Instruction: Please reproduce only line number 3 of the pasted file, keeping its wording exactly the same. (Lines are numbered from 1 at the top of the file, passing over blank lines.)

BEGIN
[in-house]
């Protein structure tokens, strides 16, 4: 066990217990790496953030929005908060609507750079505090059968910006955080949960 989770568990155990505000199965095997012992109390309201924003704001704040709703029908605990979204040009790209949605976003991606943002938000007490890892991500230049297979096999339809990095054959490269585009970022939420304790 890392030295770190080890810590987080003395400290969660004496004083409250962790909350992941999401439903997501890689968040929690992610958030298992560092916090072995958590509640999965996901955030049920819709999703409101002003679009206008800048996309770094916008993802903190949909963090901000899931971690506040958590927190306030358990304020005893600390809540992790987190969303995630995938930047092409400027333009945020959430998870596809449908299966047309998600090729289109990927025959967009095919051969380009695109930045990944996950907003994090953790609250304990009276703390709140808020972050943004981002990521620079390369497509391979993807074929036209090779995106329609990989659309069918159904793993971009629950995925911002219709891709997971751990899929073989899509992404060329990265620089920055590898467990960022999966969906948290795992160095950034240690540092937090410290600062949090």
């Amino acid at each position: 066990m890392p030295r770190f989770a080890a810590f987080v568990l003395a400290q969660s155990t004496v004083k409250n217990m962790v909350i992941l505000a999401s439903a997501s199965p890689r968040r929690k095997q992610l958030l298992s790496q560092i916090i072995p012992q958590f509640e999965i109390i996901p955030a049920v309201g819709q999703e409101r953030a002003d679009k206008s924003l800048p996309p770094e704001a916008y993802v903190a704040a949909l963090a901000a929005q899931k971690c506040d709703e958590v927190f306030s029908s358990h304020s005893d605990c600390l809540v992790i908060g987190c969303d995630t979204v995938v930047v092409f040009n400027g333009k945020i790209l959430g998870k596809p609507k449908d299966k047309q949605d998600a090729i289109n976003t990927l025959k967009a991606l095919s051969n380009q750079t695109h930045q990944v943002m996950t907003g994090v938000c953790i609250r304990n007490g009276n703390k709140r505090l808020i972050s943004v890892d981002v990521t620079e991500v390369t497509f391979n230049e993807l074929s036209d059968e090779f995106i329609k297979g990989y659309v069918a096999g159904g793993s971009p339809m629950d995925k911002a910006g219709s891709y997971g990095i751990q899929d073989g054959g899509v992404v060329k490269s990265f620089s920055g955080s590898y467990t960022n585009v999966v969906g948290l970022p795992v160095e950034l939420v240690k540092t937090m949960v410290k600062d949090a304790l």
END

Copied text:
């Amino acid at each position: 066990m890392p030295r770190f989770a080890a810590f987080v568990l003395a400290q969660s155990t004496v004083k409250n217990m962790v909350i992941l505000a999401s439903a997501s199965p890689r968040r929690k095997q992610l958030l298992s790496q560092i916090i072995p012992q958590f509640e999965i109390i996901p955030a049920v309201g819709q999703e409101r953030a002003d679009k206008s924003l800048p996309p770094e704001a916008y993802v903190a704040a949909l963090a901000a929005q899931k971690c506040d709703e958590v927190f306030s029908s358990h304020s005893d605990c600390l809540v992790i908060g987190c969303d995630t979204v995938v930047v092409f040009n400027g333009k945020i790209l959430g998870k596809p609507k449908d299966k047309q949605d998600a090729i289109n976003t990927l025959k967009a991606l095919s051969n380009q750079t695109h930045q990944v943002m996950t907003g994090v938000c953790i609250r304990n007490g009276n703390k709140r505090l808020i972050s943004v890892d981002v990521t620079e991500v390369t497509f391979n230049e993807l074929s036209d059968e090779f995106i329609k297979g990989y659309v069918a096999g159904g793993s971009p339809m629950d995925k911002a910006g219709s891709y997971g990095i751990q899929d073989g054959g899509v992404v060329k490269s990265f620089s920055g955080s590898y467990t960022n585009v999966v969906g948290l970022p795992v160095e950034l939420v240690k540092t937090m949960v410290k600062d949090a304790l």